During a recent visit to Tehran, Turkish Foreign Minister Ahmet Davutoglu offered Iran a new way of thinking to exit this impasse with the international community. There is no information available as to what the Turkish plan is about. But almost at the time, Saudi Foreign Minister al-Faisal downplayed Secretary of State Hillary Clinton’s discussions of sanctions against Iran, saying that sanctions are a long term solution, but this problem requires an immediate fix.

Although the regional leaders talk about not wanting to see a nuclear weaponized Iran, their offers fall short of being a real force in stopping Iran’s direction. There could be even a debate as to whether a nuclear Iran would be perceived as a threat in Turkey or Syria, let aside Russia and China. In fact, Turkish calculation on sanctions is heavily relied on the assumption that Russians and Chinese won’t allow such a UN Security Council resolution be accepted. If they do, Turkey’s position will be difficult. As a non-permanent UN Security Council member, it will either decide to break-away from its traditional Western allies or it will follow the course. Either way, Turkey’s stakes will be high. Iranian regime has more opportunity to harm Turkey more than it can cause harm in the U.S. or Europe.  Or Turkey will turn its back to the Western world.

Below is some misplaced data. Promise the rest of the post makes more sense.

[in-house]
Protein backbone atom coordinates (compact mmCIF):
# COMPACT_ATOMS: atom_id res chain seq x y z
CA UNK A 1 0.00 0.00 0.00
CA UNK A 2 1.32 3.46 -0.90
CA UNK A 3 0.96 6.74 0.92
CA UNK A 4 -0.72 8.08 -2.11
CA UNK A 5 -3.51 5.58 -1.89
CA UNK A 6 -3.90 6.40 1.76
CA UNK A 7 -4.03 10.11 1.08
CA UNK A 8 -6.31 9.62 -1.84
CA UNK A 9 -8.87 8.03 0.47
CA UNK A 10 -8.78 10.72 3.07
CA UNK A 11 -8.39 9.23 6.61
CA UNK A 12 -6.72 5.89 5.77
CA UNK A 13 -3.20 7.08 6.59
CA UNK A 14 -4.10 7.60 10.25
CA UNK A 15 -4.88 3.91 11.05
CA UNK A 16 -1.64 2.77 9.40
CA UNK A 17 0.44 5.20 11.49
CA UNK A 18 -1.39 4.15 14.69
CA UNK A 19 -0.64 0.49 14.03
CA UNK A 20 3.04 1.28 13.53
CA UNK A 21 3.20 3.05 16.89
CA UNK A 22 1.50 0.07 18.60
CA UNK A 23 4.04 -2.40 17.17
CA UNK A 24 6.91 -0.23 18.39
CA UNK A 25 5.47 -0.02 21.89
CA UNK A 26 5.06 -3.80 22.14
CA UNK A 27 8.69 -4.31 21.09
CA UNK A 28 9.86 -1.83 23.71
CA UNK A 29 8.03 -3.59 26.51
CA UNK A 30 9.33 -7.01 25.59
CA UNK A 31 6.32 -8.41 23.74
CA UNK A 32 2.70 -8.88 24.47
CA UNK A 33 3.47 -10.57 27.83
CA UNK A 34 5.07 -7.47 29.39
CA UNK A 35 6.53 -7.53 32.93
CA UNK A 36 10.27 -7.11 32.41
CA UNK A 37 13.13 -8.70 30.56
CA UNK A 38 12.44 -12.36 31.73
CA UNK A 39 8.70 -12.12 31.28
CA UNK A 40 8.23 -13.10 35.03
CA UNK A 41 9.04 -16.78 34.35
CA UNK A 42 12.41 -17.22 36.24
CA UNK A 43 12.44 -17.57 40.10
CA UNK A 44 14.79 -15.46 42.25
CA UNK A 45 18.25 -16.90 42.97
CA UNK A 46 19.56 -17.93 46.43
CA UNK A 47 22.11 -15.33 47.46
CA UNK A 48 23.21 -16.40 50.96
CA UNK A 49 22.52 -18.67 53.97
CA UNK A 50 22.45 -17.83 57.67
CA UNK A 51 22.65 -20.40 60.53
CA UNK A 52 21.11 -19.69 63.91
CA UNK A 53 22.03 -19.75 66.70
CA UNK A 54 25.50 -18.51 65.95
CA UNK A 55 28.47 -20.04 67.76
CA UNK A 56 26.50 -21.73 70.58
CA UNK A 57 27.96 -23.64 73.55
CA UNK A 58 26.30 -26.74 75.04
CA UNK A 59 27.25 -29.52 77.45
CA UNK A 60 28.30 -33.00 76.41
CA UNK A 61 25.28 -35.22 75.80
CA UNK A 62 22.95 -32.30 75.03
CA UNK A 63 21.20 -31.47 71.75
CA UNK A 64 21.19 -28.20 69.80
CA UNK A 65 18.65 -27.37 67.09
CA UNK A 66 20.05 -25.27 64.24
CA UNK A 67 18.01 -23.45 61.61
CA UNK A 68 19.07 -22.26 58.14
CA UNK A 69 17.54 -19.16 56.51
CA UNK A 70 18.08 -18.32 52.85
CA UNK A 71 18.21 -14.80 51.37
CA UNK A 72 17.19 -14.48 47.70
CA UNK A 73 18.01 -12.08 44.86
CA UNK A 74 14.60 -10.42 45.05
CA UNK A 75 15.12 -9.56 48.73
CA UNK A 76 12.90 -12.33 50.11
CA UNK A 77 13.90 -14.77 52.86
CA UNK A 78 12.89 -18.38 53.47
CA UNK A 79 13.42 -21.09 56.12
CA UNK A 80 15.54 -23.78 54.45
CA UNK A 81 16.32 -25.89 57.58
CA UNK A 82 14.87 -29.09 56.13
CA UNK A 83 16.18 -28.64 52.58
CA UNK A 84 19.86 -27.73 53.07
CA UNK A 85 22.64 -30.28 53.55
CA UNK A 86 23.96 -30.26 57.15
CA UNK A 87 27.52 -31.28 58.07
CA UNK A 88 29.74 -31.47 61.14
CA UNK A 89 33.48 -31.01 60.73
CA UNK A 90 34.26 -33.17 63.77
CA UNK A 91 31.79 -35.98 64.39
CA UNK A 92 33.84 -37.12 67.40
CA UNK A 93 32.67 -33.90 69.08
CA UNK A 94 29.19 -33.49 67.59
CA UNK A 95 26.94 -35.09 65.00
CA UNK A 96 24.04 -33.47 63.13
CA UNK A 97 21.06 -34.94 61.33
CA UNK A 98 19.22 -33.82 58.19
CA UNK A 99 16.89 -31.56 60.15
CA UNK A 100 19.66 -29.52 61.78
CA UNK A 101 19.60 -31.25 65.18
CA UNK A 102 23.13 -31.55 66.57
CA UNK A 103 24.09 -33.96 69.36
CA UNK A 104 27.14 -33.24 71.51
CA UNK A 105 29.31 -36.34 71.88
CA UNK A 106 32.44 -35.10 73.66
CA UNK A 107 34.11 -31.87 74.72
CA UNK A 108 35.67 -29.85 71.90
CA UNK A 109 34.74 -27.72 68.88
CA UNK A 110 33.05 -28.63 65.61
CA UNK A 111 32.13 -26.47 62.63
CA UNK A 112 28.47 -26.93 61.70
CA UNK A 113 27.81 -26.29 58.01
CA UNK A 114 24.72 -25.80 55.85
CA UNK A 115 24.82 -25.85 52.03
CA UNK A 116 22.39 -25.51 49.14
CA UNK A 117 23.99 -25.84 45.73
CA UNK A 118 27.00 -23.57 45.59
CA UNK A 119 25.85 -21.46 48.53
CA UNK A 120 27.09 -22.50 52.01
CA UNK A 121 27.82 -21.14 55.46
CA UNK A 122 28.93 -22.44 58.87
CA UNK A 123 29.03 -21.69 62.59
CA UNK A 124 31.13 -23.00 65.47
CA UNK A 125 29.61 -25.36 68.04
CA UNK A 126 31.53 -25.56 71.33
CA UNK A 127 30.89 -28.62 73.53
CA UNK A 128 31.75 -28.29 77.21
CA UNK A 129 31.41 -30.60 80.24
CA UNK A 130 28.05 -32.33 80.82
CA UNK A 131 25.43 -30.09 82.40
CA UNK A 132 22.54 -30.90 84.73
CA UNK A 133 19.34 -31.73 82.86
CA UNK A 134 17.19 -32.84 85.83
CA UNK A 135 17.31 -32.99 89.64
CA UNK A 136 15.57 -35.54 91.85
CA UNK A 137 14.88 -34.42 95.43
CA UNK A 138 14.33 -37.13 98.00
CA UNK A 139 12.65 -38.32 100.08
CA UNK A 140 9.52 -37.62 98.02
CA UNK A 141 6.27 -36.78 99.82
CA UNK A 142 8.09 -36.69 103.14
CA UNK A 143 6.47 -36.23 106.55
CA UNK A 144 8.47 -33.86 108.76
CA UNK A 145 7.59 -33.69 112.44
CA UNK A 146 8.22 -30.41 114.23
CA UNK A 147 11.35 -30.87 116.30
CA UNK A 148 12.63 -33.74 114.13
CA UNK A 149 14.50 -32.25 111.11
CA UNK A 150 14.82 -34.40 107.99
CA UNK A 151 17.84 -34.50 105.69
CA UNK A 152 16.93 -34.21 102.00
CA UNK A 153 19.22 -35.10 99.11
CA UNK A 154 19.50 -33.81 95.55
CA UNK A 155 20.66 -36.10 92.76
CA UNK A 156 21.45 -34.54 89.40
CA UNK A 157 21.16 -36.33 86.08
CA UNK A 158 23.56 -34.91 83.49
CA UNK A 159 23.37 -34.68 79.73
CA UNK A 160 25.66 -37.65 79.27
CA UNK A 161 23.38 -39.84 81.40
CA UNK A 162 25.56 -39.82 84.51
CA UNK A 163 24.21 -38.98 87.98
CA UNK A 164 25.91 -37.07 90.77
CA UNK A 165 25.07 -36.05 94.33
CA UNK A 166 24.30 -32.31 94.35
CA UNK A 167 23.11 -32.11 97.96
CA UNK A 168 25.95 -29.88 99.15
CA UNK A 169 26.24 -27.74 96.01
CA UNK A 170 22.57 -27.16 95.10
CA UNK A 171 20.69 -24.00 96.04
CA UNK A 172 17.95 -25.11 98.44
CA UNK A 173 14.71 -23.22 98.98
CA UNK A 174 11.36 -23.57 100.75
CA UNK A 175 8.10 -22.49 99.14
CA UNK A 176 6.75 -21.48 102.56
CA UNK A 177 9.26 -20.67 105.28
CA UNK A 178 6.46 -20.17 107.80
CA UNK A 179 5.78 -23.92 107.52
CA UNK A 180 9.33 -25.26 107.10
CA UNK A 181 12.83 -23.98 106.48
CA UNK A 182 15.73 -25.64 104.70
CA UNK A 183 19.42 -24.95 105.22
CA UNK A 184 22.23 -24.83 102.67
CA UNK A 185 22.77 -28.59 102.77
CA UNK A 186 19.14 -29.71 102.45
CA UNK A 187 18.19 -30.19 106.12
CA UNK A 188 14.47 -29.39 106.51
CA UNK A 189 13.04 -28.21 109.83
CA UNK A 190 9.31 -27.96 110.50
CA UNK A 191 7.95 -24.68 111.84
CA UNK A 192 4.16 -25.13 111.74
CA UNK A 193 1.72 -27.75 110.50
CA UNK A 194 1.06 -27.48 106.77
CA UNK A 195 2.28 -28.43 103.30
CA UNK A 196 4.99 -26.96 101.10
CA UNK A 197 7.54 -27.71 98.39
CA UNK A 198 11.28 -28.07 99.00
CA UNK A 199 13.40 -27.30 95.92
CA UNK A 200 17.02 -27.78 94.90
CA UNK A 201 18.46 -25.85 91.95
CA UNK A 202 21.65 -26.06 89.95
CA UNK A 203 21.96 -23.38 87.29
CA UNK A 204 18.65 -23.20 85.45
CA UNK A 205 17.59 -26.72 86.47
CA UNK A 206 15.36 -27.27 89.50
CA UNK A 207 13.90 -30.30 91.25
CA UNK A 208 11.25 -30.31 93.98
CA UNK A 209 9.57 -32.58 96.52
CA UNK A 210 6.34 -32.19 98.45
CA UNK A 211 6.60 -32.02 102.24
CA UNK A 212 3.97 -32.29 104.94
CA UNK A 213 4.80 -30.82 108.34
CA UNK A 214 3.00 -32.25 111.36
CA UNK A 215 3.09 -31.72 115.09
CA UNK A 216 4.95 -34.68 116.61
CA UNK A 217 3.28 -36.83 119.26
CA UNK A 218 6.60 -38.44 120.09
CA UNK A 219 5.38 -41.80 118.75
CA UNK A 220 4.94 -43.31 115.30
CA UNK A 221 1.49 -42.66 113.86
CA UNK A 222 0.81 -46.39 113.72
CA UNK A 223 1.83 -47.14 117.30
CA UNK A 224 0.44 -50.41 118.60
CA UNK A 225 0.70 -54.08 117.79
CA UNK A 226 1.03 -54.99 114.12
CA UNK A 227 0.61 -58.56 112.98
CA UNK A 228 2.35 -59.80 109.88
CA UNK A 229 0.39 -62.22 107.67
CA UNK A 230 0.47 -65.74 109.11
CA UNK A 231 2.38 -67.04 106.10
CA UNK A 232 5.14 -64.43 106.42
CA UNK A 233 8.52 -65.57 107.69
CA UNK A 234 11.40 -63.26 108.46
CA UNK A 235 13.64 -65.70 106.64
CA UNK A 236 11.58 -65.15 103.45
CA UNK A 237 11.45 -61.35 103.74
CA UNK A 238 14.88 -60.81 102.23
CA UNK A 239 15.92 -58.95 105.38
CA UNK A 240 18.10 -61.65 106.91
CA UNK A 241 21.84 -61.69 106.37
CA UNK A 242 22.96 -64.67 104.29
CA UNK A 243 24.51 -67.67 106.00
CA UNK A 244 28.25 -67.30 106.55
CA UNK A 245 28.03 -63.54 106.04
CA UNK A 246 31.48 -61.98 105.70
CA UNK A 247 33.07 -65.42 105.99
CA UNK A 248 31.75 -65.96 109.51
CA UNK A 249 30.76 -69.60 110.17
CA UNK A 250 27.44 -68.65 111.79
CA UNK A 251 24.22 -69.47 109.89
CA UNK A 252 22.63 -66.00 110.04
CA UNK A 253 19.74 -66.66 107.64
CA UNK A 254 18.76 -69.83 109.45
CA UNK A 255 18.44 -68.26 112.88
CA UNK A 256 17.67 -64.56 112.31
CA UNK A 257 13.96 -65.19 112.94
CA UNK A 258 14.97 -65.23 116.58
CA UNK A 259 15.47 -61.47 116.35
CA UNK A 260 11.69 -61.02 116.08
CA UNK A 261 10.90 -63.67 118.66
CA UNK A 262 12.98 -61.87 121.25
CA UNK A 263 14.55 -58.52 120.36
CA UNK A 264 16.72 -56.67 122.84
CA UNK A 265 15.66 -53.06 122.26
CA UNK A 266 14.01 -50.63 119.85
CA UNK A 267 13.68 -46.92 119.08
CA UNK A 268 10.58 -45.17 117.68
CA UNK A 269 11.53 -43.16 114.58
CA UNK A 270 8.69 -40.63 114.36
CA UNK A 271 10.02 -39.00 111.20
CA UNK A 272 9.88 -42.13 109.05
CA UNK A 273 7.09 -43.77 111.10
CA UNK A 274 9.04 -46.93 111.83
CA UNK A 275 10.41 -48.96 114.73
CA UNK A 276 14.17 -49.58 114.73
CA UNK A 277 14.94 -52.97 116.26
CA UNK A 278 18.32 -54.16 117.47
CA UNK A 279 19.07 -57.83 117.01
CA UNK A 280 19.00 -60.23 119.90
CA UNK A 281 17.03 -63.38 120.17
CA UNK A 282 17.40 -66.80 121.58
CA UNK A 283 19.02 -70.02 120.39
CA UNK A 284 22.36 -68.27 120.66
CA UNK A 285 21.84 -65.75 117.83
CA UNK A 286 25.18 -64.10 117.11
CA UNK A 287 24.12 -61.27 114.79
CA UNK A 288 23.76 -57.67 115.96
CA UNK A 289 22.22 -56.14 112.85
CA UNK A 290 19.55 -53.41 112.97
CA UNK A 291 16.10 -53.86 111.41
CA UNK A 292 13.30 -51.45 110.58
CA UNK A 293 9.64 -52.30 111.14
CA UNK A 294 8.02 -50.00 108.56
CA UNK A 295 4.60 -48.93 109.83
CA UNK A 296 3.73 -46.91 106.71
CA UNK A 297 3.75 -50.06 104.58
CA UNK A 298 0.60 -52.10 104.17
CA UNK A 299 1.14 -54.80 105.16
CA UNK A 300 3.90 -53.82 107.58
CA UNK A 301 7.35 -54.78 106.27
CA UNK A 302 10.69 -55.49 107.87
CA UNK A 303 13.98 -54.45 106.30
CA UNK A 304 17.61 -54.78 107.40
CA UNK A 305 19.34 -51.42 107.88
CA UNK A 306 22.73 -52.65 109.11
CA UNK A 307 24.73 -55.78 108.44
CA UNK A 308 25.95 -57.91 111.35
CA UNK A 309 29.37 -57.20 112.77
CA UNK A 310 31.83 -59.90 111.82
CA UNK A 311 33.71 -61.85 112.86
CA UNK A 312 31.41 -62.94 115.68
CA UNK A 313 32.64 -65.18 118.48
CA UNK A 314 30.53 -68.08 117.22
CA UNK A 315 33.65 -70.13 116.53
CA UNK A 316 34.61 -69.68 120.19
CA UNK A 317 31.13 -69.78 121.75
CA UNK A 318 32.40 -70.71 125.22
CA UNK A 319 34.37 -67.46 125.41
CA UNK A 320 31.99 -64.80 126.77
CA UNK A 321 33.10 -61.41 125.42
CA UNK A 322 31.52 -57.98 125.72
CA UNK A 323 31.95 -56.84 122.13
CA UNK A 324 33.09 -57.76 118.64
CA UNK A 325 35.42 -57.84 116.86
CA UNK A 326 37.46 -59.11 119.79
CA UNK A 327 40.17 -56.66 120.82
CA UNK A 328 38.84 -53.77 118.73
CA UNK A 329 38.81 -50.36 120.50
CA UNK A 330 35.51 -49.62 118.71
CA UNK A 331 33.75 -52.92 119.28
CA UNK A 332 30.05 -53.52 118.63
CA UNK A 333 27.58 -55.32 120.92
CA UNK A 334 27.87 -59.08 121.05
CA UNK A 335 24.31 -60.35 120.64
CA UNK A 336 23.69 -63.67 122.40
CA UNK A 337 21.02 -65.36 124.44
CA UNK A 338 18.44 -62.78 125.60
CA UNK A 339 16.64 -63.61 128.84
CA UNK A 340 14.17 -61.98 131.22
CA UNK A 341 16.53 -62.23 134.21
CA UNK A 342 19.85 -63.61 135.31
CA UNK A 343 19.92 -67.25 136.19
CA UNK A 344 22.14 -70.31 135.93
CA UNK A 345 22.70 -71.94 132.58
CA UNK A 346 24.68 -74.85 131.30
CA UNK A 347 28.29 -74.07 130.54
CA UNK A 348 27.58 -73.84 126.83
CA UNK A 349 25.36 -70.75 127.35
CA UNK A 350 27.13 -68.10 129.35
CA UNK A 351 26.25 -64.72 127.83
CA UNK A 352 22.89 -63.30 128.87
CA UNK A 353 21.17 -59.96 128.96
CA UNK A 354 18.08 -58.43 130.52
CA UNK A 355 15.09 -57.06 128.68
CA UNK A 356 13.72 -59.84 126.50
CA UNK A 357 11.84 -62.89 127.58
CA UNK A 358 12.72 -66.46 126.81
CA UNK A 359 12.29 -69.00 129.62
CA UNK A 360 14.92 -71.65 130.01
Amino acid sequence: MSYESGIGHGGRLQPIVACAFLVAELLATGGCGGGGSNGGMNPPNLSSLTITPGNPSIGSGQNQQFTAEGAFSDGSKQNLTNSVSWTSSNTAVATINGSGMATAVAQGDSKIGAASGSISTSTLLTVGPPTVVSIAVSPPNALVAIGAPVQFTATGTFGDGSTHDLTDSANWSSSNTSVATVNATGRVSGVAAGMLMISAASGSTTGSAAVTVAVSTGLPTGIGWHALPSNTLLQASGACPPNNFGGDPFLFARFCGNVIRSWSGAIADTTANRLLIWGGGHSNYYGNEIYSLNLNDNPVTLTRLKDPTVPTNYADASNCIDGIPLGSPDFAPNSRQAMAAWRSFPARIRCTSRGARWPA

More, if the sanctions are not the answer; if the region does not want to see yet another military confrontation, all needs to rise to the challenge of finding new ways to persuade Iran to become more open and cooperative with the international community. The regional countries can do a lot if they get united and determined in reaching out that goal. That said, they can’t realistically equate a nuclear-armed Israel and a nuclear-armed Iran. Israel’s nuclear capability strengthens its defense against attacks; Iran’s will shift the balance of power in the region. As much as none likes to admit, the Gulf countries might even be relieved by an Israeli military operation against Iranian facilities. When Israel attacked a nuclear site in Syria, the Arab world didn’t register much protest. All in all, it is that mindset which will determine whether the nations of the Middle East will accept Israel as a real partner in peace, or whether they will accept a nuclear Iran.

Based in Washington, D.C., Tulin Daloglu is a correspondent for Turkey’s HABERTÜRK. In the 2002 general election, she ran for a seat in Parliament as a member of the New Turkey Party. Her e-mail is tdaloglu@yahoo.com